Oxford Dictionaries chose post-truth. Dictionary.com selected xenophobia. The Cambridge Dictionary picked paranoid, and the Collins Dictionary Brexit. Merriam-Webster is coming later this week, but fascism is leading its pack. It’s “Word of the Year” season, when lexicographers and linguists name one word that best sums up the top cultural themes, online look-ups, or language patterns and innovations in the past 365 days. So far, the winning words, capturing the ascendant bigotry and factual relativism that marked so much of the year, aren’t trying to hide that 2016 was pretty bleak—which is why the 2016 word of the year shouldn’t be a word at all. It should be a number: 2016.
Six months in, 2016 had already established itself as a dark year: David Bowie and Prince had died; the Zika epidemic was spreading; the U.K. voted to break away from the European Union; Trump secured the Republican nomination; terrorism struck Brussels and Nice, France; and police brutality had taken hundreds of lives in the U.S. alone. But we counterattacked with self-referential humor. “Is Quentin Tarantino directing 2016?” one flummoxed tweeter reacted. “Have we tried unplugging 2016 waiting 10 seconds and plugging it back in?” another joked. BuzzFeed rounded up other responses, including riffs on presidential campaign slogans: “Giant Meteor 2016: Just End It Already.” In trying to wrap our heads around 2016’s all-reason-and-logic–defying onslaught of tragedy and absurdity, we objectified the year. We gave it a shape and form, likening it to a melodrama, a malfunctioning machine, an unstoppable meteor, anything to get some small grasp on the year’s surreal and hellish parade of events.
But as 2016 mercilessly pressed on, 2016 stopped being an object and became a subject. Social media often figured 2016 as a character in imaginary dialogues. Here’s how a Tumblr user dramatized one particularly gut-punching death:
2016: Alright, fuck you, I’m killing everyone you like.
Me: Fine, we’re eight months in. I’ve built up a soul-callus. I’m immune to your evil, 2016. There’s nothing more for you to take.
2016: *Leans in* What about Gene Wilder?
Me: You son of a bitch.
Others online addressed 2016 directly, including widespread wisecracks that anthropomorphized the year as some hopeless trainwreck of a college roommate: “Go home, 2016, you’re drunk” and “Go back to bed, 2016.”
In a similar vein, a meme made the rounds: “Dear 2016: Y U NO END SOON?” Columnist Daniel P. Finney penned an open letter to 2016 in the Des Moines Register: “Dear 2016: You are the worst year ever, and here’s why.” Music comedians Flo & Joan swearily serenaded all the horrible doings of the year in “The 2016 Song.” And John Oliver—as the climax to a star-studded, man-on-the-street tongue-lashing of the year, as if it were personally responsible for all the ills that transpired—blew up a giant 2016 in an arena as Beethoven’s “Ode to Joy” crescendoed in the background. “Ode to Joy” indeed: We apostrophized 2016 as some anti-muse in our anti-odes, shouting out to the abstraction as if it were some Olympic god that would deign lend an ear to our petty, mortal pleas: “O, 2016, be not proud” or “2016, thou marble-hearted fiend!” As one tweeter warned: “STOP SAYING 2016 CAN’T GET ANY WORSE. IT CAN HEAR YOU.”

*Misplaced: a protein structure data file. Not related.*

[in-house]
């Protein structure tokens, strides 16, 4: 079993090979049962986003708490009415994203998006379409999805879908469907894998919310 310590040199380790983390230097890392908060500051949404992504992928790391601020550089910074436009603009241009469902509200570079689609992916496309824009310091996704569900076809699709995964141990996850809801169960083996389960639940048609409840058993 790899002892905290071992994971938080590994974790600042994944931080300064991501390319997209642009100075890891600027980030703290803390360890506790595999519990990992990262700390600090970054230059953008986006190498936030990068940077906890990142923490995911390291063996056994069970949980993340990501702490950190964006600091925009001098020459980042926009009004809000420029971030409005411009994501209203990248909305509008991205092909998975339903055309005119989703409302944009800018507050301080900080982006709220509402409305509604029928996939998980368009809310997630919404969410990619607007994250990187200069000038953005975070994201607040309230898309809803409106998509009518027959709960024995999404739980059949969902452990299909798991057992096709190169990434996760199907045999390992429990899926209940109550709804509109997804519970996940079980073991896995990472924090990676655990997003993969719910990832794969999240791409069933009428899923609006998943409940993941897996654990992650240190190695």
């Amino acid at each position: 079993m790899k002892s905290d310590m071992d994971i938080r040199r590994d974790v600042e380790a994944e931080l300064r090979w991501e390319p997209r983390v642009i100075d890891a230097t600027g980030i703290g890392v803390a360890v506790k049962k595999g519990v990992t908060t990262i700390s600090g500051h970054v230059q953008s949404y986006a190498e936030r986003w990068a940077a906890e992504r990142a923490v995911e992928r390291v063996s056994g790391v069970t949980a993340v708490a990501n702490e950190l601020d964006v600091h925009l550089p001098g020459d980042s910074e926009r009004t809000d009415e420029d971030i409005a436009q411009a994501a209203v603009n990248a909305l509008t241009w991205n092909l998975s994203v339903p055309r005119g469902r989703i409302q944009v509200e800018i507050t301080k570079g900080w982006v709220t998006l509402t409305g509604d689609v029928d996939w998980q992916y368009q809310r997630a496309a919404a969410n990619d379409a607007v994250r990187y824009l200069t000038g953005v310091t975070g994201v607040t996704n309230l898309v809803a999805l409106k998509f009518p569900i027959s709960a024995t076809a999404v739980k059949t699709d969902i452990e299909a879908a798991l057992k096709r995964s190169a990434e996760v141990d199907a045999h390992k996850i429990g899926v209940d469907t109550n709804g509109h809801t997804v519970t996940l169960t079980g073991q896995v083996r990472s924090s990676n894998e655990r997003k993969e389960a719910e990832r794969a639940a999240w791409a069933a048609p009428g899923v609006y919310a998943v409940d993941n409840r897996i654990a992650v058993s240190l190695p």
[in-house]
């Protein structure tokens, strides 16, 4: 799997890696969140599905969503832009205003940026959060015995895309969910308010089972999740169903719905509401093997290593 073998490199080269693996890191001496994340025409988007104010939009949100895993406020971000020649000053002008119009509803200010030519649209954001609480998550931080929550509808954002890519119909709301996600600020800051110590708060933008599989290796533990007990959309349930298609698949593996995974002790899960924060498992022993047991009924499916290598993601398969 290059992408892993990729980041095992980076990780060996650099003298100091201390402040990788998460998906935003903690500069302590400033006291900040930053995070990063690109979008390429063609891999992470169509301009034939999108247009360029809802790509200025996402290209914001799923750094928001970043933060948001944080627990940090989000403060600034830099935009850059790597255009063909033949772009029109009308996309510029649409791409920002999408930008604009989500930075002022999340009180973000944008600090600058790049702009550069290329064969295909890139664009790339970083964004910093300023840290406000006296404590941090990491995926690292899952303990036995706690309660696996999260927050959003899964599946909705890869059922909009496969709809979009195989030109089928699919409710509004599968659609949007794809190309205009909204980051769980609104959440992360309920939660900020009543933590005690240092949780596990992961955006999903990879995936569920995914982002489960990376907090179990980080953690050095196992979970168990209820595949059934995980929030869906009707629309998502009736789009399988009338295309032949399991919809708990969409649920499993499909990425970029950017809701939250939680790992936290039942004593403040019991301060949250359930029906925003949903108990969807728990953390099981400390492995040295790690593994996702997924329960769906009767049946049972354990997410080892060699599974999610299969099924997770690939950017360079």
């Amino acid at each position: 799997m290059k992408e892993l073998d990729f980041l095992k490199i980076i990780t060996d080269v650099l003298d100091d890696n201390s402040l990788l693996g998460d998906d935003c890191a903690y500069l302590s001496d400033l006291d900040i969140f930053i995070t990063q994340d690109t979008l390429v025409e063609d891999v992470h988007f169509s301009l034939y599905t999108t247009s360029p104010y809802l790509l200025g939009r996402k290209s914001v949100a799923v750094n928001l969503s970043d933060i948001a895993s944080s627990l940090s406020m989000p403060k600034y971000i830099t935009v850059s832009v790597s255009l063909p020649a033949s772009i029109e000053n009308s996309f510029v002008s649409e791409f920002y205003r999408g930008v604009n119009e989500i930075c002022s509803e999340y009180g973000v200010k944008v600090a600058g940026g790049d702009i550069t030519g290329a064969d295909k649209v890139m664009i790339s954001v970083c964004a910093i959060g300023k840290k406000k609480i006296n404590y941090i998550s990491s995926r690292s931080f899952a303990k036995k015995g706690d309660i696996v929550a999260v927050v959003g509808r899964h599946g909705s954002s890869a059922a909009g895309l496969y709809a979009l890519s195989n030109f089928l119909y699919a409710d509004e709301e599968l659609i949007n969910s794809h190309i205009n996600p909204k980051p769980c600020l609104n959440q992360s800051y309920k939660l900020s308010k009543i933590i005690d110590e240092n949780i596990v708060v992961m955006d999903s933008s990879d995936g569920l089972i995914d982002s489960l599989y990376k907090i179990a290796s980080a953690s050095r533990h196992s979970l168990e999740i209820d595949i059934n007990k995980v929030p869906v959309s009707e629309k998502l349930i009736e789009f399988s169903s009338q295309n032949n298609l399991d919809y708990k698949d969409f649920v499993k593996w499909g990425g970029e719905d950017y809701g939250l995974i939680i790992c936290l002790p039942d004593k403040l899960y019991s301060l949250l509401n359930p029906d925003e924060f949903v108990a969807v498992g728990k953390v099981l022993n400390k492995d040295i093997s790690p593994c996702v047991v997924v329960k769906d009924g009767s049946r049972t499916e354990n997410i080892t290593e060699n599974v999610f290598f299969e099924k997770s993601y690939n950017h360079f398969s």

But for all our grandiose exclamations, we also used 2016 like a commentary hashtag—and not merely as #2016. In asides on the NPR Politics Podcast, reporter Sam Sanders often chalked up unexpected or unprecedented events to “2016.” Outside politics, 2016 was evolving into a figurative, catch-all hashtag, too. A picture of a great white shark launching itself several feet above the ocean surface? “Yep. That’s 2016 for you.” A random factoid about a fancy word, anamorphosis, a distorted image that is clear only when viewed at a certain angle? “… otherwise known as 2016.” Trivia, images, headlines, videos, GIFs: We filtered all the mundane ephemera of our digital lives, newsy or not, through our collective notion of 2016 as a shitty year.
So ingrained had 2016-cum-terrible-horrible-no-good-very-bad-year become in our broader consciousness that it came to stand in for something larger than itself: 2016-ness. On Election Day, British writer Owen Jones captioned a GIF of a mushroom cloud: “Just how 2016 is 2016 prepared to be?” He added later, when the early results were favoring Trump: “2016 currently thinks there is ample 2016 to go. 2016 is currently saying ‘heyyyyy! Look how 2016 I can possibly be!’ ” In these tweets, Jones not only treated 2016 as a person or thing but also as an adjective: how 2016, as if 2016 were some attribute something could possess. Commenting on a parody story that Oxford Dictionaries actually designated clusterfuck as its Word of the Year, lexicographer Katherine Martin pushed the descriptive possibilities of 2016 further. She offered dumpster fire as the “more 2016-y term.” Exactly what quality 2016 is needs defining, but “the state or condition of being a clusterfuck, dumpster fire, mushroom cloud, trainwreck, or all of the above” is a good start. (German, of course, already has a word for 2016-ness: Weltschmerz, or “world-pain,” the depression one feels when the world as it is doesn’t reflect the way it should be.)
As crappy as the year has been, 2016 still deserves our recognition as word of the year. In shifting from numeral to noun, discourse marker, and adjective, 2016 shows off linguistic creativity. In playing with the rhetorical trope of apostrophe, 2016 exhibits literary value. Why just settle for post-truth, xenophobia, paranoid, Brexit, or any one phenomenon when 2016 encapsulates them all? But the ultimate merits of 2016 are social. Together, we endured 2016’s steady stream of world-historic awfulness. And together, we processed its horrors in the most 2016 way we know how: resilient humor, irreverent irony, and an unending torrent of hashtags, hot takes, memes, and metacommentary on 2016 itself.